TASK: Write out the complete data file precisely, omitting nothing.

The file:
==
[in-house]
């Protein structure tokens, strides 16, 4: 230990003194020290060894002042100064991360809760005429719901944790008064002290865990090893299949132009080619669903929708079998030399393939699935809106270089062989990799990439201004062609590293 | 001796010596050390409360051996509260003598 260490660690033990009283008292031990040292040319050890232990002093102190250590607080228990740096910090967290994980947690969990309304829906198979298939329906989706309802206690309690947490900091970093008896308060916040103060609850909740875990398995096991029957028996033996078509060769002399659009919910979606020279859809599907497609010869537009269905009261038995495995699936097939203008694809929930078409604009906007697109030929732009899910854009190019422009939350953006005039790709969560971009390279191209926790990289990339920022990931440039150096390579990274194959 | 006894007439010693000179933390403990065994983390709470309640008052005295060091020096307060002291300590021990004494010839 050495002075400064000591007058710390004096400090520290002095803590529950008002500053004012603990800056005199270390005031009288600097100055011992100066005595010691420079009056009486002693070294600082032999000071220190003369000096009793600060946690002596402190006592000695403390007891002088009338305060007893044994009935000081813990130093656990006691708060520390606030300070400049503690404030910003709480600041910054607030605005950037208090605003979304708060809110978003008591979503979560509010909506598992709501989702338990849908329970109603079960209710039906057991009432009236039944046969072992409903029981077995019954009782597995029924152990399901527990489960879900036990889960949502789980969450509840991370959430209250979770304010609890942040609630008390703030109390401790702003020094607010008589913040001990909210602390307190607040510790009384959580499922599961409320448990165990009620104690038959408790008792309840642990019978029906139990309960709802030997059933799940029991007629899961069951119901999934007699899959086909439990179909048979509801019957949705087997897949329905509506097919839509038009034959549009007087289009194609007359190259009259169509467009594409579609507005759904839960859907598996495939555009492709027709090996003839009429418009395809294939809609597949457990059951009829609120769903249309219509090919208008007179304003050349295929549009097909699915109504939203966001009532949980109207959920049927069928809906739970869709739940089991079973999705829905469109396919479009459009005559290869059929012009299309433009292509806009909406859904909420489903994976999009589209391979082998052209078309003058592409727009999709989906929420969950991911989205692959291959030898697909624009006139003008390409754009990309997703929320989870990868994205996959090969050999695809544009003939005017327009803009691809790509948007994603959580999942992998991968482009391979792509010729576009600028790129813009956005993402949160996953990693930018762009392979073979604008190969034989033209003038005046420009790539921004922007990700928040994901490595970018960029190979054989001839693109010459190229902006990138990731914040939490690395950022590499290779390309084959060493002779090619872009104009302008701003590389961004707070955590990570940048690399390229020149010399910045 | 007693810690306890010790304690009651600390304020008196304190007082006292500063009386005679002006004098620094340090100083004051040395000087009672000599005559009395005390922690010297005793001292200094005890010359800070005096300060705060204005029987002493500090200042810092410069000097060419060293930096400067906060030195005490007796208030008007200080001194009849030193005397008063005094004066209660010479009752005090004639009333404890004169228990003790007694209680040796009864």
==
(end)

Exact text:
[in-house]
């Protein structure tokens, strides 16, 4: 230990003194020290060894002042100064991360809760005429719901944790008064002290865990090893299949132009080619669903929708079998030399393939699935809106270089062989990799990439201004062609590293 | 001796010596050390409360051996509260003598 260490660690033990009283008292031990040292040319050890232990002093102190250590607080228990740096910090967290994980947690969990309304829906198979298939329906989706309802206690309690947490900091970093008896308060916040103060609850909740875990398995096991029957028996033996078509060769002399659009919910979606020279859809599907497609010869537009269905009261038995495995699936097939203008694809929930078409604009906007697109030929732009899910854009190019422009939350953006005039790709969560971009390279191209926790990289990339920022990931440039150096390579990274194959 | 006894007439010693000179933390403990065994983390709470309640008052005295060091020096307060002291300590021990004494010839 050495002075400064000591007058710390004096400090520290002095803590529950008002500053004012603990800056005199270390005031009288600097100055011992100066005595010691420079009056009486002693070294600082032999000071220190003369000096009793600060946690002596402190006592000695403390007891002088009338305060007893044994009935000081813990130093656990006691708060520390606030300070400049503690404030910003709480600041910054607030605005950037208090605003979304708060809110978003008591979503979560509010909506598992709501989702338990849908329970109603079960209710039906057991009432009236039944046969072992409903029981077995019954009782597995029924152990399901527990489960879900036990889960949502789980969450509840991370959430209250979770304010609890942040609630008390703030109390401790702003020094607010008589913040001990909210602390307190607040510790009384959580499922599961409320448990165990009620104690038959408790008792309840642990019978029906139990309960709802030997059933799940029991007629899961069951119901999934007699899959086909439990179909048979509801019957949705087997897949329905509506097919839509038009034959549009007087289009194609007359190259009259169509467009594409579609507005759904839960859907598996495939555009492709027709090996003839009429418009395809294939809609597949457990059951009829609120769903249309219509090919208008007179304003050349295929549009097909699915109504939203966001009532949980109207959920049927069928809906739970869709739940089991079973999705829905469109396919479009459009005559290869059929012009299309433009292509806009909406859904909420489903994976999009589209391979082998052209078309003058592409727009999709989906929420969950991911989205692959291959030898697909624009006139003008390409754009990309997703929320989870990868994205996959090969050999695809544009003939005017327009803009691809790509948007994603959580999942992998991968482009391979792509010729576009600028790129813009956005993402949160996953990693930018762009392979073979604008190969034989033209003038005046420009790539921004922007990700928040994901490595970018960029190979054989001839693109010459190229902006990138990731914040939490690395950022590499290779390309084959060493002779090619872009104009302008701003590389961004707070955590990570940048690399390229020149010399910045 | 007693810690306890010790304690009651600390304020008196304190007082006292500063009386005679002006004098620094340090100083004051040395000087009672000599005559009395005390922690010297005793001292200094005890010359800070005096300060705060204005029987002493500090200042810092410069000097060419060293930096400067906060030195005490007796208030008007200080001194009849030193005397008063005094004066209660010479009752005090004639009333404890004169228990003790007694209680040796009864």